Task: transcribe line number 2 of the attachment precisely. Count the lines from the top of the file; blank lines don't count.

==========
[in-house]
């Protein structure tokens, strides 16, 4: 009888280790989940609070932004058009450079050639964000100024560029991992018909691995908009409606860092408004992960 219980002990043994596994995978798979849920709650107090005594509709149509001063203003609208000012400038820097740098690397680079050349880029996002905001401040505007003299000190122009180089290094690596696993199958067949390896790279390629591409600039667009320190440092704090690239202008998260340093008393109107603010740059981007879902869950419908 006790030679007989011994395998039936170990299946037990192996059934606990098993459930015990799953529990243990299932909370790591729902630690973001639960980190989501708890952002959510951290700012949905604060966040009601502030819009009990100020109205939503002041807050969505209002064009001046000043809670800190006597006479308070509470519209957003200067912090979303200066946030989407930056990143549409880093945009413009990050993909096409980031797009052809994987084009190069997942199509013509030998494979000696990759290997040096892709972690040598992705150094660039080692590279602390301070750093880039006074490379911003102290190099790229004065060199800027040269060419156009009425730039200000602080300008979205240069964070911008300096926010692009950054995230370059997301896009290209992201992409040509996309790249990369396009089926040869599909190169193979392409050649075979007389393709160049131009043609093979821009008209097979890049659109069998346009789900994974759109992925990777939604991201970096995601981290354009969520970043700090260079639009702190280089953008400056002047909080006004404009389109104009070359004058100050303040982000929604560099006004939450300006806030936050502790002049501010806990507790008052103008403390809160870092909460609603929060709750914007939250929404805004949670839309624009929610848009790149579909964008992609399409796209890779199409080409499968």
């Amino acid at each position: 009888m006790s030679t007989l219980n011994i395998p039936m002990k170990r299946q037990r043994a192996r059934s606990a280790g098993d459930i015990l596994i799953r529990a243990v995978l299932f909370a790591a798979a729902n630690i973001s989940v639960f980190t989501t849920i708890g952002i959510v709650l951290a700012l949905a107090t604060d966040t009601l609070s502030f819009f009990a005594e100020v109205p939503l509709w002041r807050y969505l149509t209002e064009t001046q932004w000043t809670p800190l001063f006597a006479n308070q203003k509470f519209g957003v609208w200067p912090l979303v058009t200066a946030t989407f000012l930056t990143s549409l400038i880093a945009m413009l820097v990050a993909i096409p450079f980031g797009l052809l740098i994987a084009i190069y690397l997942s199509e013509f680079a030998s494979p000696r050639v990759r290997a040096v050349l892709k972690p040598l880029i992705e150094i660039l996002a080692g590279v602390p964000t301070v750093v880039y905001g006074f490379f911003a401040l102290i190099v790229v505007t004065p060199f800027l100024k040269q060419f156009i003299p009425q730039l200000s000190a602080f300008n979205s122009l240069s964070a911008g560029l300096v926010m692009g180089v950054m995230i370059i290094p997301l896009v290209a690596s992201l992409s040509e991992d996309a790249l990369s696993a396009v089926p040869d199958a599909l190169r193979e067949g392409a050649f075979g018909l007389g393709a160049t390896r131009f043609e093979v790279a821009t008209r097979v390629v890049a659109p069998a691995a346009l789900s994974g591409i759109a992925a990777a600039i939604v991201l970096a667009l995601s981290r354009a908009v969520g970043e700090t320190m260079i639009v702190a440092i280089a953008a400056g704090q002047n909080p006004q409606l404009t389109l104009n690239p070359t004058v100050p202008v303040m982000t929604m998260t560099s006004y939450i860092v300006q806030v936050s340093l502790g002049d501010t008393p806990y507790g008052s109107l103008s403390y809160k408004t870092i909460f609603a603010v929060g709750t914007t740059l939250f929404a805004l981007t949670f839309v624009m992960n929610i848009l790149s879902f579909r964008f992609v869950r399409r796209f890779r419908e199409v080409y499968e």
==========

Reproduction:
């Protein structure tokens, strides 16, 4: 009888280790989940609070932004058009450079050639964000100024560029991992018909691995908009409606860092408004992960 219980002990043994596994995978798979849920709650107090005594509709149509001063203003609208000012400038820097740098690397680079050349880029996002905001401040505007003299000190122009180089290094690596696993199958067949390896790279390629591409600039667009320190440092704090690239202008998260340093008393109107603010740059981007879902869950419908 006790030679007989011994395998039936170990299946037990192996059934606990098993459930015990799953529990243990299932909370790591729902630690973001639960980190989501708890952002959510951290700012949905604060966040009601502030819009009990100020109205939503002041807050969505209002064009001046000043809670800190006597006479308070509470519209957003200067912090979303200066946030989407930056990143549409880093945009413009990050993909096409980031797009052809994987084009190069997942199509013509030998494979000696990759290997040096892709972690040598992705150094660039080692590279602390301070750093880039006074490379911003102290190099790229004065060199800027040269060419156009009425730039200000602080300008979205240069964070911008300096926010692009950054995230370059997301896009290209992201992409040509996309790249990369396009089926040869599909190169193979392409050649075979007389393709160049131009043609093979821009008209097979890049659109069998346009789900994974759109992925990777939604991201970096995601981290354009969520970043700090260079639009702190280089953008400056002047909080006004404009389109104009070359004058100050303040982000929604560099006004939450300006806030936050502790002049501010806990507790008052103008403390809160870092909460609603929060709750914007939250929404805004949670839309624009929610848009790149579909964008992609399409796209890779199409080409499968």